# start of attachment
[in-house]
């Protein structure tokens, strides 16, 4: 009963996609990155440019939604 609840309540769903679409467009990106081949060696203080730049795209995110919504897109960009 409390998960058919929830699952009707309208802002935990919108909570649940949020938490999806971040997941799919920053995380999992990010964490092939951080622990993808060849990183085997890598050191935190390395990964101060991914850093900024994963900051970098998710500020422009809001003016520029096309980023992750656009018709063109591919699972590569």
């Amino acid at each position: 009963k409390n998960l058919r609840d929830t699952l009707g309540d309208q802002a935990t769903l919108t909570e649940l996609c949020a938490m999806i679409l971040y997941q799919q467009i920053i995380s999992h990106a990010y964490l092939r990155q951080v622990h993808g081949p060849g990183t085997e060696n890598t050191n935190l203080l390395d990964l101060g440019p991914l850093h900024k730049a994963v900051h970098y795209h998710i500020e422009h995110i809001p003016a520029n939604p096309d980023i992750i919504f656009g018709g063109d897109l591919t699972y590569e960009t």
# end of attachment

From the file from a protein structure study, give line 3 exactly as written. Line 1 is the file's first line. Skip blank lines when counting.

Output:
């Amino acid at each position: 009963k409390n998960l058919r609840d929830t699952l009707g309540d309208q802002a935990t769903l919108t909570e649940l996609c949020a938490m999806i679409l971040y997941q799919q467009i920053i995380s999992h990106a990010y964490l092939r990155q951080v622990h993808g081949p060849g990183t085997e060696n890598t050191n935190l203080l390395d990964l101060g440019p991914l850093h900024k730049a994963v900051h970098y795209h998710i500020e422009h995110i809001p003016a520029n939604p096309d980023i992750i919504f656009g018709g063109d897109l591919t699972y590569e960009t």